Dental Anesthesia 1

Dental Anesthesia

Just as some oral health issues can cause discomfort in the mouth, so too can some dental treatments cause discomfort in the mouth. All dental professionals encourage their patients to take excellent care of their oral health so as to avoid any undesirable issues, and they all work very hard to provide high-quality dental treatments that cause very little, if any, discomfort. Unfortunately, there are some oral health issues that do require more aggressive treatment, which means that there is a possibility the patient will experience pain. That said, dental anesthesia can be used effectively to help the patient have a more comfortable, relaxed experience even when they are undergoing more aggressive treatment. Not only can dental anesthesia work to control any pain the individual may experience, it can help to reduce the stress related to the treatment experience.

Finding the Right Type of Dental Anesthesia

There are several different types of dental anesthesia and each type has its own benefits and drawbacks. When determining what type of dental anesthesia is appropriate for a specific patient, the dentist will consider the type of procedure to be performed, the individual’s overall health, any allergies the individual has and what the individual’s anxiety level is. This will help the dentist to better understand the patient’s specific needs and then recommend a type of anesthesia that will best meet these needs.

One of the most common types of dental anesthesia is local anesthesia. This is used to block the nerves that communicate pain in a specific area of the mouth so that this area can be worked on without causing the patient great discomfort. Local anesthesia will numb the tissues in the area of the mouth it is administered to for a brief period of time–usually a few hours. Dentists who administer local anesthesia often caution their patients to be careful after leaving the office, because it is possible that one can bite down on and cause damage to their inner cheeks or lips without realizing it due the area being numb. Local anesthesia is often used for dental treatments like filling cavities, preparing teeth for crowns or treating gum disease.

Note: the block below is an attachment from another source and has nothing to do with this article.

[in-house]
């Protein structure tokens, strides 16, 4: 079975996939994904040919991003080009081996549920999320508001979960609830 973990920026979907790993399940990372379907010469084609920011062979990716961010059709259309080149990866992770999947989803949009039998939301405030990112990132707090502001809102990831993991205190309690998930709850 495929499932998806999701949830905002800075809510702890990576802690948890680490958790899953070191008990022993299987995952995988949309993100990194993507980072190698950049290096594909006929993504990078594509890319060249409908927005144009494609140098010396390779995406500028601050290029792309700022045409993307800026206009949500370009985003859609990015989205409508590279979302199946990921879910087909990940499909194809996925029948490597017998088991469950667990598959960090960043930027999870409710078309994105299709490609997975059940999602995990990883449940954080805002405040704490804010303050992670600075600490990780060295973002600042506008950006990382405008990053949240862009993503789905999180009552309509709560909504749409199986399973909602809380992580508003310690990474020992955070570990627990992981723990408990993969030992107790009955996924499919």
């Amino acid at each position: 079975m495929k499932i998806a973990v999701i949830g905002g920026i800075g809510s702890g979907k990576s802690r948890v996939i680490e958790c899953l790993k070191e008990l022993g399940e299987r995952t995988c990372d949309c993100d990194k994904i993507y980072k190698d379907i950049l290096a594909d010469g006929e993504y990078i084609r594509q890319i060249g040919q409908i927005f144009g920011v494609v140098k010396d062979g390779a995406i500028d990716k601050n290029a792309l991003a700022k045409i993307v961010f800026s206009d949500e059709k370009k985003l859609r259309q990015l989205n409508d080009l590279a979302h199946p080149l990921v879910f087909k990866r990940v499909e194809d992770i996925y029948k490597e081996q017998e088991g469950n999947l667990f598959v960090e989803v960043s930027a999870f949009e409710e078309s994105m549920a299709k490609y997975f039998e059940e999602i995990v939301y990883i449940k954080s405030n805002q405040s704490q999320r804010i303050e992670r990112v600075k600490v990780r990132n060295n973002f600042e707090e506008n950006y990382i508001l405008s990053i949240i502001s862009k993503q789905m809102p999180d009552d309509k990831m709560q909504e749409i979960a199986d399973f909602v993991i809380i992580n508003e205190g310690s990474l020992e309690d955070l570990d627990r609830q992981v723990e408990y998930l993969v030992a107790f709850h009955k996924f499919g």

There are two kinds of local anesthesia injections–the block injection and the infiltration injection. With the block injection an entire region of the mouth, like one side of the entire lower jaw, is numbed. With the infiltration injection a smaller area of the mouth is numbed. In either case, the dentist will first prepare the area by drying it with air or cotton. When the injection itself is administered, some patients feel a sting as the anesthetic moves into and numbs the tissue.

Another common type of dental anesthesia is topical anesthesia. This can be used to soothe painful sores that are in the mouth, and it is also often used to numb an area that will receive a local anesthesia injection. A far less common type of dental anesthesia is general anesthesia, which causes a temporary loss of consciousness. General anesthesia is usually only recommended when significant dental treatment or surgery is needed, such as in the removal of all four impacted wisdom teeth, and when the dentist determines that it is best because the individual will be more relaxed and comfortable during their treatment.

Understanding the Risks

The entire purpose of any type of dental anesthesia is, of course, to allow dental treatment to occur with as little trauma for the patient as possible. Dental anesthesia is used safely on millions of individuals every year without problem, and yet it is still important to understand that these medications carry with them some degree of risk. Patients who become deeply involved in their dental care and work closely with their dentist to understand the different types of treatment available to them, as well as the risks and benefits of these treatments, are better able to make the best decisions to protect or restore their dental health in as comfortable a way as possible.




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